The Stephens’ Kangaroo Rat: The Animal Star

My coworker, Emily Gray, and I celebrated Earth Day this year by promoting one of our study species, the Stephens’ kangaroo rat (SKR). SKR are one of the animal stars (endangered species) that live on the Southwestern Riverside County Multi-species Reserve near Temecula, California. Riverside County Regional Parks and Open Space District held a special event called ‘Earth Day Alive: Where Species Come to Life’ at the Alamos Schoolhouse right next to one of our best SKR study sites.  The event involved crafts and activities and a nature hike where people were able to see SKR burrows. 

Most people haven’t ever seen a kangaroo rat, and to be fair, they are hard to see, being small, nocturnal animals. But once people saw what they looked like, the overwhelming reaction was “Aww they are so cute!” A statement with which we, of course, wholeheartedly agree. They have huge black eyes, a dome head and glossy fur (a recipe for cuteness) but it’s always nice to have validation and kangaroo rat props!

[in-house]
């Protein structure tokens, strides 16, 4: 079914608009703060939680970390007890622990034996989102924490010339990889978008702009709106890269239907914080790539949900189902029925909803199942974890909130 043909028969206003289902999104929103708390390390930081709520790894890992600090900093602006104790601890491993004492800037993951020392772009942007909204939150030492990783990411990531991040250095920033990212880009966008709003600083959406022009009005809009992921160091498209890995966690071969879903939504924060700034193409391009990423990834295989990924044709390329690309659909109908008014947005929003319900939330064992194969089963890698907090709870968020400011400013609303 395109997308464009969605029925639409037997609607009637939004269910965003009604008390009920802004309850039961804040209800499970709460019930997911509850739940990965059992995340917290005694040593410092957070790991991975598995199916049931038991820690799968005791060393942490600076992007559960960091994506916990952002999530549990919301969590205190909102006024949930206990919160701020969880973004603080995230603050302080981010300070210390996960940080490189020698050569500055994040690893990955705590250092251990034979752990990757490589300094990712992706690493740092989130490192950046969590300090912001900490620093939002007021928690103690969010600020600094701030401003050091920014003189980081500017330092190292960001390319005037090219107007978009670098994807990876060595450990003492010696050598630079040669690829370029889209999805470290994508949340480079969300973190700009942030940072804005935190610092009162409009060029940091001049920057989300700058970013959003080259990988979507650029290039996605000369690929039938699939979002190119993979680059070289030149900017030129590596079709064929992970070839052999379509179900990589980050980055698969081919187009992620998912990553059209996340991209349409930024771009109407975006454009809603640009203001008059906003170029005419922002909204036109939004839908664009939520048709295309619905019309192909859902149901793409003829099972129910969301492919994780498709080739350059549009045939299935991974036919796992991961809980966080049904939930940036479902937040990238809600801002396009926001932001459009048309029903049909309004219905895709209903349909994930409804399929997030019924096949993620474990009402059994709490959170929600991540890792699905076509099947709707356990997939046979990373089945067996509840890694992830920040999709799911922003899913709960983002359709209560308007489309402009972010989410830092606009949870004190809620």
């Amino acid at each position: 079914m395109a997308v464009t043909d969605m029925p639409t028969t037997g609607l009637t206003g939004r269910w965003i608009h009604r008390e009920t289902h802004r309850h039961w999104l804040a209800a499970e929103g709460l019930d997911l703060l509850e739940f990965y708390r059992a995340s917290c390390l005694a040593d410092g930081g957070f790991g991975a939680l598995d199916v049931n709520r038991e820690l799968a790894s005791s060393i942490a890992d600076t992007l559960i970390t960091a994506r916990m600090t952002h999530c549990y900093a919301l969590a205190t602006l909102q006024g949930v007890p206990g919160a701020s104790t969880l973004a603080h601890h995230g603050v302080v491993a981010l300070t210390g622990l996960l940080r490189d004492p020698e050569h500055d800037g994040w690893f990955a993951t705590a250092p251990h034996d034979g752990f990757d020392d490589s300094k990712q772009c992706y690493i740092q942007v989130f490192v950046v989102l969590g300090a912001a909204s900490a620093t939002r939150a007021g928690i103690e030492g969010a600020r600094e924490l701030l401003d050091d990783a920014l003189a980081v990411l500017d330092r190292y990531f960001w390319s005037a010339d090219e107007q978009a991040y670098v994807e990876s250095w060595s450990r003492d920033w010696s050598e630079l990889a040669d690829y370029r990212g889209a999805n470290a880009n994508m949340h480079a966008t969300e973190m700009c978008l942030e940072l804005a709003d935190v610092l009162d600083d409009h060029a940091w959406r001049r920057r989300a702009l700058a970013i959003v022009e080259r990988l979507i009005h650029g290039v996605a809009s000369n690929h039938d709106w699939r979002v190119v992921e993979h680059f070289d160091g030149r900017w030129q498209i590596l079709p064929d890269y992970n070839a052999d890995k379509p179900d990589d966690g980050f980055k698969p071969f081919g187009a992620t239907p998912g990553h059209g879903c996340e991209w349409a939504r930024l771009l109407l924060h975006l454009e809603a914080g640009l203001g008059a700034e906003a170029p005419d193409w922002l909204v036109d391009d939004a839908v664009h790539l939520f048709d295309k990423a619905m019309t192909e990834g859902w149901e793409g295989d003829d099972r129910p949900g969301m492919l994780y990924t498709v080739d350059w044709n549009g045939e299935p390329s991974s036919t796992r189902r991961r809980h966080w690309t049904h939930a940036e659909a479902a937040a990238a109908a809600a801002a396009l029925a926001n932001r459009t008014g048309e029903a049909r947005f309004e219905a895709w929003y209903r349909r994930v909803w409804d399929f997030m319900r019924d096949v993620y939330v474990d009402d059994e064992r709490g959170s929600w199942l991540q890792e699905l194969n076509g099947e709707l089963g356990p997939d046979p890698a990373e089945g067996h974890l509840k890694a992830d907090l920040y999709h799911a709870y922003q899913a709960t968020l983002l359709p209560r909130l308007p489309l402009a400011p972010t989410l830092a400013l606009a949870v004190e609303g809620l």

One of the most common questions people asked was if they bite. As a wild animal of course they might bite, especially if you stick your finger close to their mouth. But in general, compared to other species of small mammals and even other kangaroo rats, SKR are especially docile. They are lovely to work with and sometimes when you set them on the ground after taking the required data they just sit there and stare back up at you with their gorgeous doe-eyes, lingering before they casually hop away to a nearby burrow.    

One of the special abilities of a SKR is that they can jump up to 6 feet (1.8 meters) in distance! That is a lot considering their body length is less than 5 inches (13 cm).  At the Earth Day event there was a giant ruler so that people could try to jump as far as a kangaroo rat.  

The event was a great way for us to draw attention to and highlight a local San Diego and Riverside County endangered species. SKR are flourishing on the multi-species reserve but much of their wider habitat has been lost or is fragmented and degraded. The current total population trend is decreasing but it helps to have the support of our newly converted Stephens’ kangaroo rat fans. 

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